The blow was not only too much for David to bear, but it was also the last straw for his weary men. Added to David’s grief was the fact that he was in great distress because his men blamed him for their plight. The men were so distraught that they could not think clearly and were prepared to stone David to deathbecause they blamed him for the loss of their loved ones; each one was bitter in spirit because of his family being taken.

But David found strength in ADONAI his God (First Samuel 30:3-6). Here David anticipates Rabbi Sha’ul’s wonderful two-sided statement in Philippians 2:12-13: Work out your own salvation . . . for God is at work. David counted heavily on YHVH being at work. At the same moment, David went to work on his rescue mission. By using the expression ADONAI his God, the Ruach HaKodesh emphasizes David’s intimate relationship with the One who, from the beginning, had always been with him (First Samuel 16:18).204So far from blaming God for allowing the destruction of the city and the capture of the women and children, David took the retaliation of the Amalekites as the work of the Adversary and drew on his relationship with the LORD.

David’s Inquiry of God: Sha’ul was also pictured as being in great distress (First Samuel 28:15b).So both David and Sha’ul are portrayed as leaders who were in crisis and at great risk. But look at how each man responded. Sha’ul sought refuge in a witch (see Bv – Sha’ul and the Medium at Endor), while David, when he hit rock bottom, inquired of the LORD. Then David’s spiritual discernment surfaced, and he said to Abiathar the priest, the son of Ahimelek, “Bring me the ephod.” Abiathar brought it to him (see the commentary on Exodus Gb – The Urim and Thummim: The Means of Making Decisions) and David asked: Shall I pursue this raiding party? Will I overtake them? Sha’ul had consulted Ha’Shem but had received no answer. However, ADONAI’s response to David’s inquiry was immediate, clear and full of encouragement. YHVH answered with a single word: Pursue (Hebrew: radaph). Saying, in effect: You will certainly overtake them and succeed in the rescue (First Samuel 30:7-8).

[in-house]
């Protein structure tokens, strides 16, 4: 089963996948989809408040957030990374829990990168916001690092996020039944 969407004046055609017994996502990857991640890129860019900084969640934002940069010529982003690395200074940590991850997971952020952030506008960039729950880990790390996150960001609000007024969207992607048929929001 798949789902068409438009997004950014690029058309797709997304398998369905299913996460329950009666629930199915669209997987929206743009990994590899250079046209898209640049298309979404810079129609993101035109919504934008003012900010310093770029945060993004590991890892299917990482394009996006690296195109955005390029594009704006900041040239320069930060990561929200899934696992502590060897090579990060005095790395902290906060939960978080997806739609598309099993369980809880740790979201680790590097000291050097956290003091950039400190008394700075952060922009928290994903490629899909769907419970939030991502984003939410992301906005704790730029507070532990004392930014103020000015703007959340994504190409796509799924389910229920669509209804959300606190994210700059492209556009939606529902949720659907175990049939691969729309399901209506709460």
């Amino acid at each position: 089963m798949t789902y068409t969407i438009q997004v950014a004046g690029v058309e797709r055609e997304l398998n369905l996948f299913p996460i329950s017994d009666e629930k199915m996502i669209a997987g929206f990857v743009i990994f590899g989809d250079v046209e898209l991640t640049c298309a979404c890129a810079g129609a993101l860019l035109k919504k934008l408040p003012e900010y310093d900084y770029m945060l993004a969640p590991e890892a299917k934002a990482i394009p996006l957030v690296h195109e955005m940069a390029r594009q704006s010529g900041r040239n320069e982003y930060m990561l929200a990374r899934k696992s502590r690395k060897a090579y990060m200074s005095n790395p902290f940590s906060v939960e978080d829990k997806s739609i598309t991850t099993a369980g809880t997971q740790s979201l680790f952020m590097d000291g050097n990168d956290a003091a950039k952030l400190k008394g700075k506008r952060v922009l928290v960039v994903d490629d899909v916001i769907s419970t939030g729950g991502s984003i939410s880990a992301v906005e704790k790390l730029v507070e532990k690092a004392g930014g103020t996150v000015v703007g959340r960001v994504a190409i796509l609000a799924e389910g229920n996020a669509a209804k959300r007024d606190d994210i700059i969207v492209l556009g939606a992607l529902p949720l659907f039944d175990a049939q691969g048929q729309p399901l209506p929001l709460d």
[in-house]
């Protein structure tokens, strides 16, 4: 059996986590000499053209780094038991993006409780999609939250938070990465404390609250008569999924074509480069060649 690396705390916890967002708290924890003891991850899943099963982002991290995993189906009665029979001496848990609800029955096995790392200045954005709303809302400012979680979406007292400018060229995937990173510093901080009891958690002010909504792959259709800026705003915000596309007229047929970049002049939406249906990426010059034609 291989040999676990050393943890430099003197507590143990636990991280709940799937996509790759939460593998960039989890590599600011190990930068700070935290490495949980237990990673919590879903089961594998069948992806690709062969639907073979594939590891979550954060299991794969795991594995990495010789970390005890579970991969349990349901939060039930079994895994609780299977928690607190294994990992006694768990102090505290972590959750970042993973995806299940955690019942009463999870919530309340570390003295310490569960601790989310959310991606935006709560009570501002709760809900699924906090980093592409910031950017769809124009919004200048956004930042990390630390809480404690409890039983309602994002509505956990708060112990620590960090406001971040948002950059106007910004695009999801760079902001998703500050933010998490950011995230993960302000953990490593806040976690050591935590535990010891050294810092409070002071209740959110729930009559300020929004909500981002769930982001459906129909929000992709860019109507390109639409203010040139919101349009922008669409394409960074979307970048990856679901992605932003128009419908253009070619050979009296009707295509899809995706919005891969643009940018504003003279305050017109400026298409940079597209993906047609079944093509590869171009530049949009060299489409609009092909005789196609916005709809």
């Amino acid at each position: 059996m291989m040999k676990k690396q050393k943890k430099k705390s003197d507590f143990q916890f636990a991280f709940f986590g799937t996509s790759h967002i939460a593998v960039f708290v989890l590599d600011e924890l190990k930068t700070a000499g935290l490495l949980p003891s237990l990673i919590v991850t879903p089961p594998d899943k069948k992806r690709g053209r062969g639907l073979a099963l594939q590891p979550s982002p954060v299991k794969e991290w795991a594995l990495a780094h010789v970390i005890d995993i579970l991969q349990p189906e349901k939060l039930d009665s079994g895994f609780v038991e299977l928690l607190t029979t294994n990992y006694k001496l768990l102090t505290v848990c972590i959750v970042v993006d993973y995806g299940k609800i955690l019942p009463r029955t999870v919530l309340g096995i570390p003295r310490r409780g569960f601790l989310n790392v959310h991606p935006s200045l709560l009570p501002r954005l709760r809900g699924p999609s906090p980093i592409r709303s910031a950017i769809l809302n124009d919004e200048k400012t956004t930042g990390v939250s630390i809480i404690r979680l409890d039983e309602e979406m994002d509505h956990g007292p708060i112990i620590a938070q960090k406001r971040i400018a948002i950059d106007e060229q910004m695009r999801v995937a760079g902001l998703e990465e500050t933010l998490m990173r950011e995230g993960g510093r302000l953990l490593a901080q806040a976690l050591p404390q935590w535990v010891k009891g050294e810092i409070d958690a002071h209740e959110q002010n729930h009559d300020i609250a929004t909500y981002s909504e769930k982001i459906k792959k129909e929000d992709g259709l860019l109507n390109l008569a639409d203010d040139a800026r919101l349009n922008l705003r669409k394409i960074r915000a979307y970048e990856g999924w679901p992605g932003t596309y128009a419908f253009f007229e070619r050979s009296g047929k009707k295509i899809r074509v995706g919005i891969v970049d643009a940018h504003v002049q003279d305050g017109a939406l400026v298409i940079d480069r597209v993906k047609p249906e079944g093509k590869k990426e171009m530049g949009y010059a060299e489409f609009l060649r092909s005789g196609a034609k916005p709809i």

To strengthen ourselves in the LORD means we remind ourselves of what Scripture says about ADONAI and His promises, and we bring those truths to bear on the situation. Every detail causes opposing voices to ring in the ears of the child of God. One is the voice of our circumstances, telling us that our situation is hopeless. The other is the voice of faith, telling us that YHVH is sufficient for the trial.205 Therefore, brothers and sisters, whatever is true, whatever is noble, whatever is right, whatever is pure, whatever is lovely, whatever is admirable - if anything is excellent or praiseworthy - think about such things (Philippians 4:8).